Alastair Macdonald, Craig Whittet’s predecessor as the head of PDE at the GSA, ran a lecture on Thursday this week concerning the current planetary crisis, and how as designers we might act ethically in an attempt to curb these environmental issues. Alastair spoke of counter-cultures, and how people have been pushing for climate change action since the 60’s. Counter-culture refers to culture that acts as a reaction against mainstream society. Counter-culture is often referred to as hippy, free-thinking, flower power communities. For PDE’ers, as Alastair puts it, it is useful to know some of the designers emerging from this era who also anticipated todays concern for the health and survival of our planet.
An example of this is James Lovelock and his Gaia Hypothesis, who stated in the 60s after working with NASA, that every living and non-living components of the Earth come together to form a ‘self-regulating single organism’. He stated that nature favours organisms that leave the environment in a better shape for their progeny to survive, and that in its current form, civilization has not got long left! 60 years later we have Greta Thunburg and David Attenborough preaching the very same message. I would argue that these two modern opinions are having more of an effect on mainstream behaviour than ever before, but we are still very much losing the battle to save our planet.
Alastair showed us the film, ‘No Impact Man’, which is a documentary following Colin Beavan and his family in New York as they set out on yearlong experiment to live with no negative impact on the planet. The family gradually phased out their customary habits such as fuel powered transport, plastic, non-local foods and even electricity. It was a huge challenge for the family and put a strain on everything they did, but ultimately they got through the year revealing some fascinating insights into a zero impact life. The family started with the ‘easier’ aspects of life to change such as eliminating all waste, changing their diet, and selling their TV. Many of these changes, despite being incredibly difficult at first (Colin’s wife, Michelle, took some convincing to make these changes), eventually started to make considerable social changes to their lifestyle. Michelle started the year with underlying health concerns and had been diagnosed as being prediabetic. After a year of eating no meat and eating only seasonally available food she had no sign of these medical concerns. In their ordinary life watching the TV had become habit, however without it, they learnt to be more ‘in the moment’, resulting in them being better friends and better parents.
The movie made a considerable point of mentioning how the experiment did not go down well with the media, with many painting it as a gimmick. To me this self-awareness solidifies the fact that it was an earnest experiment. After being made aware of the negative feedback, the family were shown to be under a significant amount of moral distress as they toiled with whether the experiment was worth the considerable effort they were contributing toward it. This was especially prevalent during the black-out months of no electrical use.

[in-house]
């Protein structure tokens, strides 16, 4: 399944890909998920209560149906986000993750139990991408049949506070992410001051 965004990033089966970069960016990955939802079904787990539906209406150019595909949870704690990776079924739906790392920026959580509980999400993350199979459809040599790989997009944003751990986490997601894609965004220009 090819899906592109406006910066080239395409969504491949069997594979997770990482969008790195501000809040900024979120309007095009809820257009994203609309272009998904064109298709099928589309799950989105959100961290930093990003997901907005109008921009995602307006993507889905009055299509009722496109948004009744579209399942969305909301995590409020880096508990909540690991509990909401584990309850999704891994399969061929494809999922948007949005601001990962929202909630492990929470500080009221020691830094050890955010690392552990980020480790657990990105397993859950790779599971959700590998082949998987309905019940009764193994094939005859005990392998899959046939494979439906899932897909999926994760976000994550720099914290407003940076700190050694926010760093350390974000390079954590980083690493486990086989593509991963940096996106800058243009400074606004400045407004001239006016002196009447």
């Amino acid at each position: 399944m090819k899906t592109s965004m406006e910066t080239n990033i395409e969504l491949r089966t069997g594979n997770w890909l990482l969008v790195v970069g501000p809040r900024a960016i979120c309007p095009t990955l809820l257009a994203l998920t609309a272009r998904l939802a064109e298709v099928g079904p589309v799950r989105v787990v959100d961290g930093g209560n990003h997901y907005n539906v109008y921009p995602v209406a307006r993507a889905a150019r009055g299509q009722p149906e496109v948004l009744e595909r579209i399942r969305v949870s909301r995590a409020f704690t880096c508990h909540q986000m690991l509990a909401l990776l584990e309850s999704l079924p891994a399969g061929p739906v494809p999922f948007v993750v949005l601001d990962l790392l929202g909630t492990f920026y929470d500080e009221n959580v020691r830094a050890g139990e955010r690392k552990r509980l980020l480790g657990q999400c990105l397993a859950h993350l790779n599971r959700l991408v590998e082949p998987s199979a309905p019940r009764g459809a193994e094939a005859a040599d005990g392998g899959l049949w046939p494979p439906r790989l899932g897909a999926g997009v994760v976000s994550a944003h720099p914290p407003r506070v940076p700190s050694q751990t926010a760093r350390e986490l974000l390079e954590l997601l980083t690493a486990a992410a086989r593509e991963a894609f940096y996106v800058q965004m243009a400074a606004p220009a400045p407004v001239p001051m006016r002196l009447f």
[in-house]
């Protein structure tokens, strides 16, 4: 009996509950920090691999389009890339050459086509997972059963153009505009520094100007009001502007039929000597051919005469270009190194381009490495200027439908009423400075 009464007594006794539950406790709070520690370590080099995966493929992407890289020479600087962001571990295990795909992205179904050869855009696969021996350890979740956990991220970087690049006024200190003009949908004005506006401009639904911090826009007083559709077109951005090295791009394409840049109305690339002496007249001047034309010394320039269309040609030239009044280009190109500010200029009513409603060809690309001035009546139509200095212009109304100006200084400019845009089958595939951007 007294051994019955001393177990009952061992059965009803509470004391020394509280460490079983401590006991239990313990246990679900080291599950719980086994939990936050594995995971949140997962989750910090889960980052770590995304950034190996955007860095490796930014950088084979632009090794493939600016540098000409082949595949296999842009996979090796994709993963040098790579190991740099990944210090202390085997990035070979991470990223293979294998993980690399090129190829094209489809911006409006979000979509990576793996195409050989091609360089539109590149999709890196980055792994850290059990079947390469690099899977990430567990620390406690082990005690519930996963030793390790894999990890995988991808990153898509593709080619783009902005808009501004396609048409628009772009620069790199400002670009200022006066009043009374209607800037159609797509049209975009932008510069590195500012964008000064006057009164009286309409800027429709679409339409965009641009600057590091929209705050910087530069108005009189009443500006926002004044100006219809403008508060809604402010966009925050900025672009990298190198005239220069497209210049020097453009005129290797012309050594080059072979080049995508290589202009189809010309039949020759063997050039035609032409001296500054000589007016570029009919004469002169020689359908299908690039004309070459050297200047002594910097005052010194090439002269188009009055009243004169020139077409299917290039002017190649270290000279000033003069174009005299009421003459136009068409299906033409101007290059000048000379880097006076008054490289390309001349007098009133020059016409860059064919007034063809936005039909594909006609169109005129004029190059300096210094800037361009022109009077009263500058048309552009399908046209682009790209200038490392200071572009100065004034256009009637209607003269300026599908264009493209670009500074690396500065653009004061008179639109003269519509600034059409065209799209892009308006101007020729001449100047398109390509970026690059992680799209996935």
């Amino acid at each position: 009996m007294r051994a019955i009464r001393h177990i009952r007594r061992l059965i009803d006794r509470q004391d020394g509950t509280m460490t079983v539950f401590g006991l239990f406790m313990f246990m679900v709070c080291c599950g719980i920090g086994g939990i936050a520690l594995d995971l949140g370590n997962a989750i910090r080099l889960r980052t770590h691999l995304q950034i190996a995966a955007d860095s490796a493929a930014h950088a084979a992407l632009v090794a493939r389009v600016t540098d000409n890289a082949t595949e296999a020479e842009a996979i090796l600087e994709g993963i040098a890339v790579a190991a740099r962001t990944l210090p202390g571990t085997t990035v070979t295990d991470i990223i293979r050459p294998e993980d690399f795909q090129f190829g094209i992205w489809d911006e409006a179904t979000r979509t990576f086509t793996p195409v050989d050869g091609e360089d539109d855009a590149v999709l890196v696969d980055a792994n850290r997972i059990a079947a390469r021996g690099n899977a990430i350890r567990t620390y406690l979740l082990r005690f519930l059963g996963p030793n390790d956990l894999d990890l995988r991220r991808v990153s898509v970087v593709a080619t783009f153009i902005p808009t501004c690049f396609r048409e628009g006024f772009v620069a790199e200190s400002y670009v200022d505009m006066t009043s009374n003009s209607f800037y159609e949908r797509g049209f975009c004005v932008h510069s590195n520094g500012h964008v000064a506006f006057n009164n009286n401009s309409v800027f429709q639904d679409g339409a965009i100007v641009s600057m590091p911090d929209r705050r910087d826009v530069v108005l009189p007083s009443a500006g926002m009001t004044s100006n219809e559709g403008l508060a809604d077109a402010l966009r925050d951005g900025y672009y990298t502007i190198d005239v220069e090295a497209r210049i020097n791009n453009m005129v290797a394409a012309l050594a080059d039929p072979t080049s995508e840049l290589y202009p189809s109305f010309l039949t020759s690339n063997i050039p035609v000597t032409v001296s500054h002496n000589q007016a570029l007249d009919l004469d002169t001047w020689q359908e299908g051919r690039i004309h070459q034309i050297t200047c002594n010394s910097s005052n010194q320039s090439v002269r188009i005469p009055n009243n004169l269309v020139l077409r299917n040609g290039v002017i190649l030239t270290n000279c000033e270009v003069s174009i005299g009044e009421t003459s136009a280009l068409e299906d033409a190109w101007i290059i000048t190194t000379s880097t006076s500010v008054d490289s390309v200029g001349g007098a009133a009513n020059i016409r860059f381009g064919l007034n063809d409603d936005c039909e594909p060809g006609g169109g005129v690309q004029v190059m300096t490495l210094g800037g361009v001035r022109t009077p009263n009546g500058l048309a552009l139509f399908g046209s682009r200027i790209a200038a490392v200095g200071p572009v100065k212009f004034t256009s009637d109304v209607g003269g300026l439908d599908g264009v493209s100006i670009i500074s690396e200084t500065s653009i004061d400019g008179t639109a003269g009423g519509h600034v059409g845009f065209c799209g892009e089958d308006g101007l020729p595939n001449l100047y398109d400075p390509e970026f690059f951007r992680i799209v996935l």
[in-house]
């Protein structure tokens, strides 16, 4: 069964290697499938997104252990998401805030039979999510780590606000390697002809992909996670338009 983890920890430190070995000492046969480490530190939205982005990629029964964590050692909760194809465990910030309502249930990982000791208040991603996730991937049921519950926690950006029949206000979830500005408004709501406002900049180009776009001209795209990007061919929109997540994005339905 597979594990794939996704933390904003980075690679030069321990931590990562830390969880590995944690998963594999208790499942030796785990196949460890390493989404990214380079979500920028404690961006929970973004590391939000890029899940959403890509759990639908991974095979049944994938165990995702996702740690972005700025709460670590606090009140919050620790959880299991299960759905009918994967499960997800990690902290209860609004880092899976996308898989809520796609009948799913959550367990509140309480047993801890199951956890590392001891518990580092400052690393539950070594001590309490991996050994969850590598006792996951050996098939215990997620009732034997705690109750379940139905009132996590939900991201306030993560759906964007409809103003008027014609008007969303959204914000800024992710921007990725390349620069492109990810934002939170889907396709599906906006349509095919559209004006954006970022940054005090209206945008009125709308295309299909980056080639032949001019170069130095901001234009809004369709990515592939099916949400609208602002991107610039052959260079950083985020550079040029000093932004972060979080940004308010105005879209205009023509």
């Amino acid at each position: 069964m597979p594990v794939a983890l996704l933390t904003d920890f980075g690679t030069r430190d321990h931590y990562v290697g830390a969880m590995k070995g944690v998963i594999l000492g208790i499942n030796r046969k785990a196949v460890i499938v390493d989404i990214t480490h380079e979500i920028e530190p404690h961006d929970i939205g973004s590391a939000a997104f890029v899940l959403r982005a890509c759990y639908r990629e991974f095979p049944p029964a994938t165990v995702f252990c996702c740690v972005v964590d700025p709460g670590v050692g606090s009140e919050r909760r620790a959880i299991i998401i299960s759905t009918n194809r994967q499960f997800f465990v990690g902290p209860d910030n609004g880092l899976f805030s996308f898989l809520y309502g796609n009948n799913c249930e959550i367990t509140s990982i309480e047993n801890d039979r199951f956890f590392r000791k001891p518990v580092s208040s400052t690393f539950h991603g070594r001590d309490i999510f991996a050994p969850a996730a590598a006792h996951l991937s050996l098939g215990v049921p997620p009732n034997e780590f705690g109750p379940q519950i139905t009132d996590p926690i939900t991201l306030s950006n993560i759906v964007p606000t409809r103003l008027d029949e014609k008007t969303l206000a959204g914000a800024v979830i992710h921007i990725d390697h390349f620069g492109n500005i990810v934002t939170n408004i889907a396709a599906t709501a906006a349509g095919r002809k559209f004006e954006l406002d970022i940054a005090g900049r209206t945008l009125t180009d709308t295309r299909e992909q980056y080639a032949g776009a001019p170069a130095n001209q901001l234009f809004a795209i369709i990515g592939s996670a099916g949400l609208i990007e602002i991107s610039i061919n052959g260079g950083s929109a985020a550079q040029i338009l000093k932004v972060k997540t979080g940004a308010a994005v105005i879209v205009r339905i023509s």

Toward the end of the documentary Colin said, ‘Why do I have to wait for congress to do something?’ At the end of the program you see the family turn the electricity back on and return to normal, but they hold on to the values that have been installed into them over the yearlong experiment. I believe this is the underlying message of the documentary. Changes will come about not by one family in the middle of New York making zero planetary impacts, but by the greater population starting to appreciate what they can realistically contribute to reducing the effects of climate change, without the constant belief that change will not come about without the government and large corporations making the first steps. The documentary essentially highlights how it is possible to find a way to get what we need in a sustainable way.
As designers, we must be aware of the impact that we have on the planet. There is an ever-growing movement to produce products that are environmentally responsible. The use of plastic is now recognised to be detrimental to the environment, and designers and manufacturers are more conscious to choose sustainable materials and processes. Last year on a PDE trip we visited Hope Tech, a bicycle manufacturer just south of the Yorkshire Dales. Their components are mostly milled metals, so they are very conscious of the waste they produce, and hence recycle 100% of their metal waste. They are just one example of many modern companies who are making considerable changes to their practices. If we are to make any change to the environmental crisis as designers, we need to fully get on board with the mentality shown in the No Impact Man documentary. It may be difficult, but it will be possible to get what we need in a sustainable way.